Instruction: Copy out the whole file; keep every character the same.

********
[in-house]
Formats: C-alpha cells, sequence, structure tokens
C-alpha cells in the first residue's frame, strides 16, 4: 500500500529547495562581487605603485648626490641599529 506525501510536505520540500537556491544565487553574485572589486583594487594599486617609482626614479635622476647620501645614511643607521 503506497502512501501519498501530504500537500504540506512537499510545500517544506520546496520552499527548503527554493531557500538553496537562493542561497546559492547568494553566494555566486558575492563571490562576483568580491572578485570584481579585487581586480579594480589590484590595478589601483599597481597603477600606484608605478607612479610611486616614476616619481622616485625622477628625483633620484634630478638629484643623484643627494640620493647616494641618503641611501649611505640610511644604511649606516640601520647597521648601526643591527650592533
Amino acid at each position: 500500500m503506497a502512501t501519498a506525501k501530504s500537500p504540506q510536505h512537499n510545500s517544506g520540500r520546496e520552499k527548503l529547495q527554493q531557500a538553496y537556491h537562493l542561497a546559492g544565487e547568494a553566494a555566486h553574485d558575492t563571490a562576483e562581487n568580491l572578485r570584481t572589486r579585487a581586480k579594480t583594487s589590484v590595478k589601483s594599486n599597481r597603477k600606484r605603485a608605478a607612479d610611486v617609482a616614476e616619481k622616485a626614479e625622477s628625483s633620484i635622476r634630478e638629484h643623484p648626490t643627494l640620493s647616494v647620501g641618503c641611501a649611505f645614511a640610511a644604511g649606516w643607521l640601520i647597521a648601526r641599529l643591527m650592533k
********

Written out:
[in-house]
Formats: C-alpha cells, sequence, structure tokens
C-alpha cells in the first residue's frame, strides 16, 4: 500500500529547495562581487605603485648626490641599529 506525501510536505520540500537556491544565487553574485572589486583594487594599486617609482626614479635622476647620501645614511643607521 503506497502512501501519498501530504500537500504540506512537499510545500517544506520546496520552499527548503527554493531557500538553496537562493542561497546559492547568494553566494555566486558575492563571490562576483568580491572578485570584481579585487581586480579594480589590484590595478589601483599597481597603477600606484608605478607612479610611486616614476616619481622616485625622477628625483633620484634630478638629484643623484643627494640620493647616494641618503641611501649611505640610511644604511649606516640601520647597521648601526643591527650592533
Amino acid at each position: 500500500m503506497a502512501t501519498a506525501k501530504s500537500p504540506q510536505h512537499n510545500s517544506g520540500r520546496e520552499k527548503l529547495q527554493q531557500a538553496y537556491h537562493l542561497a546559492g544565487e547568494a553566494a555566486h553574485d558575492t563571490a562576483e562581487n568580491l572578485r570584481t572589486r579585487a581586480k579594480t583594487s589590484v590595478k589601483s594599486n599597481r597603477k600606484r605603485a608605478a607612479d610611486v617609482a616614476e616619481k622616485a626614479e625622477s628625483s633620484i635622476r634630478e638629484h643623484p648626490t643627494l640620493s647616494v647620501g641618503c641611501a649611505f645614511a640610511a644604511g649606516w643607521l640601520i647597521a648601526r641599529l643591527m650592533k